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Territorial Army (100th Anniversary)


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From Hansard (on line)

Territorial Army (100th Anniversary)

The Minister of State, Ministry of Defence (Mr. Adam Ingram): I am pleased to announce that the Centenary anniversary of the Territorial Army (TA), and the Reserve Forces and Cadets Association (RFCA) will be commemorated in the United Kingdom in 2008.

The commemorations, which will be designated TA100, will commence from the anniversary on 1 April 2008. The main national level event will take place on Horse Guards Parade on Saturday 21 June 2008, and between April 2008 and Remembrance Day 2008 there will be a number of regional and local activities, with a broad emphasis on TA veterans and members of the TA currently deployed on operations. The Army will be working with the RFCAs, the Service Personnel and Veterans Agency, the National Army Museum, Regimental and Corps museums and Service charities to plan events throughout the United Kingdom. Further details will be made available in due course.

Let us hope that the often underated contribution made by the T.F. in the Great War will be duly recognised.

A :unsure:

Some useful images here: Mary Evans Picture Library : 100th anniversary of Britain's forming of the Territorial Army in 1908

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This anniversary is a bit fanciful: the 1908 creation was the Territorial FORCE. The TA was a much later construct. And, if we are to say [TF + TA service] = TA service = 100 years, then the immediate linear forerunner to the TF [with just as much claim for kinship as the TA] was the Volunteer Force, which was founded, if memory serves, c. 1860 [out of my period].

So the centenerary is very artificial.

But, of course, the service and valour of the TF in the Great War was beyond praise.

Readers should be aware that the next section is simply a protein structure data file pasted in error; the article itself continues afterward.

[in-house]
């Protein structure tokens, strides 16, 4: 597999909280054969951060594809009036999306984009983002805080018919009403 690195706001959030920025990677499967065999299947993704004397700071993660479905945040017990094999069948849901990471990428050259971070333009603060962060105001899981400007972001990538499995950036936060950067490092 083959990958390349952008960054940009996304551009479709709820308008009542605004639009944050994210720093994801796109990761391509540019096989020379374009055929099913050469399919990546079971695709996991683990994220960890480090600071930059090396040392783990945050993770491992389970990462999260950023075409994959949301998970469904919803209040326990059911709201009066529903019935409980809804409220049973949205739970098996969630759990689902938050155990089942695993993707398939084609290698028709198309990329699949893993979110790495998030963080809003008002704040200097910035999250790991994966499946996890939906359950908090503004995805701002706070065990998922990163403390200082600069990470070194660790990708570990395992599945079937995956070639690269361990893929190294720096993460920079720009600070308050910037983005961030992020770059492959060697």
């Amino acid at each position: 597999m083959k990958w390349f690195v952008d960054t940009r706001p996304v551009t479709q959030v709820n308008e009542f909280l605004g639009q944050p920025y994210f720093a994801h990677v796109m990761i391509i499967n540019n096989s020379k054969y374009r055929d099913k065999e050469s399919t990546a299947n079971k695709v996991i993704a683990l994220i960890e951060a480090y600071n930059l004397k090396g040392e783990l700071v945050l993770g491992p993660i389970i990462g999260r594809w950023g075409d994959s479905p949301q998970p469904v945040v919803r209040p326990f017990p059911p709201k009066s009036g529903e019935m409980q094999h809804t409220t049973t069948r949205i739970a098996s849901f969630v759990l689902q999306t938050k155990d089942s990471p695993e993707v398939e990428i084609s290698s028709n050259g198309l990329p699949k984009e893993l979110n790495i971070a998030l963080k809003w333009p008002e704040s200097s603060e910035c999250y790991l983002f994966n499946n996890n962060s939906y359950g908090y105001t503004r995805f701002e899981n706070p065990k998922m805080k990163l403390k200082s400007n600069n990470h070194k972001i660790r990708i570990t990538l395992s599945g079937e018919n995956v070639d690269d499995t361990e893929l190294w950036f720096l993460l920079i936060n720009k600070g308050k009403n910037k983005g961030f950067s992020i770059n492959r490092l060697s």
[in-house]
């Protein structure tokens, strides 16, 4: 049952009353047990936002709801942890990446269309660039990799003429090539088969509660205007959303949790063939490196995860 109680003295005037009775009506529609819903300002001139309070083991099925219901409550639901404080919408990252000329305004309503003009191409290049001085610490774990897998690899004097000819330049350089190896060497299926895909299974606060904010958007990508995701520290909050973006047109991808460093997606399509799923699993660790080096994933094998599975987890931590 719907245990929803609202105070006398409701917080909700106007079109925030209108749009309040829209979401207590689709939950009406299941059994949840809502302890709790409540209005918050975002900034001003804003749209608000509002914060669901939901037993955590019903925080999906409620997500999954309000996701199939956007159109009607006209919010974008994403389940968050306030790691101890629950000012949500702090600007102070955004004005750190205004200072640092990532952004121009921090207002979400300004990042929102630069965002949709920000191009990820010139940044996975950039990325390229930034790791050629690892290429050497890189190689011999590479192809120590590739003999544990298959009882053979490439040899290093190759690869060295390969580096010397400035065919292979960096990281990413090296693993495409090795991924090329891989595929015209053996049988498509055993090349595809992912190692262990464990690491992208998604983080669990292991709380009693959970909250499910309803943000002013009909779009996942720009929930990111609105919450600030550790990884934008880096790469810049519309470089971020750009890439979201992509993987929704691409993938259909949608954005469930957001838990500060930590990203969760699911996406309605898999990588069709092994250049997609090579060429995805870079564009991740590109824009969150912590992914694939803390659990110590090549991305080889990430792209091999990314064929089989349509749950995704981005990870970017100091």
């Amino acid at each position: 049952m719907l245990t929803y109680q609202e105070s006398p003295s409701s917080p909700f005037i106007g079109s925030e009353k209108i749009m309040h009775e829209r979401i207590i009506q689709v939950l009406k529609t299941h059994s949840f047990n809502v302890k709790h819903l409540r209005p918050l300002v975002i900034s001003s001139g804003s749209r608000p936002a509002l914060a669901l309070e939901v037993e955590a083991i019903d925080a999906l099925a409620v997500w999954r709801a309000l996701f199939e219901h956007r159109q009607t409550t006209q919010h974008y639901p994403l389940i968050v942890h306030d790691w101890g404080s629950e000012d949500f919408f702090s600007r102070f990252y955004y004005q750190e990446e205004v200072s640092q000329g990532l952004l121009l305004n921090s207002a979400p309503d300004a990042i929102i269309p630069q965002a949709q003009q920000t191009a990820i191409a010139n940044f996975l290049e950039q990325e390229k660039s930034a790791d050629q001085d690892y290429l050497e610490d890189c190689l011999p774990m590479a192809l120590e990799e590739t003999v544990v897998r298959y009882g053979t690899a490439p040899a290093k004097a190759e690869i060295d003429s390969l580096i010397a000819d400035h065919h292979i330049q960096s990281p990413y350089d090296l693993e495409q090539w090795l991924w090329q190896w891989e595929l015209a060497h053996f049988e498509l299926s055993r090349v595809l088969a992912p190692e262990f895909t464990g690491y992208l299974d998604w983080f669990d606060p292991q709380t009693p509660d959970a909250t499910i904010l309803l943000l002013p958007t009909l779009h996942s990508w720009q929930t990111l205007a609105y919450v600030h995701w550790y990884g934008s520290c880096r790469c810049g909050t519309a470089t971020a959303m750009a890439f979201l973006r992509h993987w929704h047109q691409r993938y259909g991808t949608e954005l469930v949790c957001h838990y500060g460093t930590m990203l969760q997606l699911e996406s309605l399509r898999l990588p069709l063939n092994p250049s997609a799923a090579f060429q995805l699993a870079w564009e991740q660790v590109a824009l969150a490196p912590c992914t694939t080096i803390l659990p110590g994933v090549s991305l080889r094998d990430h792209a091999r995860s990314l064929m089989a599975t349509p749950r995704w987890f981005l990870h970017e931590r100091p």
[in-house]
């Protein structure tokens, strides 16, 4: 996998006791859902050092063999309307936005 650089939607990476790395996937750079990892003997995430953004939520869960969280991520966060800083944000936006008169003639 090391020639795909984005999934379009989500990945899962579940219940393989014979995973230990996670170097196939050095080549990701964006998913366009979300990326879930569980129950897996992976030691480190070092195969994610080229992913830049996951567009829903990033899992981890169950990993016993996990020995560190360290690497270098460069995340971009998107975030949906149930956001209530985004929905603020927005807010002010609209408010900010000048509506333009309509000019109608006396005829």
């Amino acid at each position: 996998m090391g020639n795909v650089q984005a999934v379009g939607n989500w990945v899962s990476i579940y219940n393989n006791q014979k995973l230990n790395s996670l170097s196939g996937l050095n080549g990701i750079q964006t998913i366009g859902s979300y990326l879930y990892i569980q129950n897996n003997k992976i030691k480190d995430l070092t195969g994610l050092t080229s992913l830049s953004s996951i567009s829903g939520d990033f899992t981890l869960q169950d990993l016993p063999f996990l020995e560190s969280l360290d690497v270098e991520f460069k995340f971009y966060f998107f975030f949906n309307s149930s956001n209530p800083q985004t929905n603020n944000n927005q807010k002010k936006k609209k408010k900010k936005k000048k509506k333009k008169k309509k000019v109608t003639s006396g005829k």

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You're living up to your name my friend

The Golden Jubilee was celebrated in grand style in 1958 so there is more than enough precedence

Even nearer to its formation so was the 21st Anniversary in 1929 (the name change was 1920). Here is the message of HM King George V:-

"The Empire will never forget the inestimable services rendered by Territorial troops throughout the Great War, more especially during those early and critical days before the New Armies were ready to take the field. The gallantry and self-sacrifice of the men who fought and fell will be an inspiration for all time."

King George V, 21st Anniversary of the TA, 1929

The TF/TA was definitely a new body, although the units were older. Volunteer Force from 1859 (the QVR's can trace themseves to the Napoleonic volunteers, but were ony a Rifle Club in the intervening period) and the Yeomanry 1793. The two forces were quite distinct and had varying terms of service. The present TA includes the old Army Emergency Reserve as well.

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This anniversary is a bit fanciful: the 1908 creation was the Territorial FORCE. The TA was a much later construct. And, if we are to say [TF + TA service] = TA service = 100 years, then the immediate linear forerunner to the TF [with just as much claim for kinship as the TA] was the Volunteer Force, which was founded, if memory serves, c. 1860 [out of my period].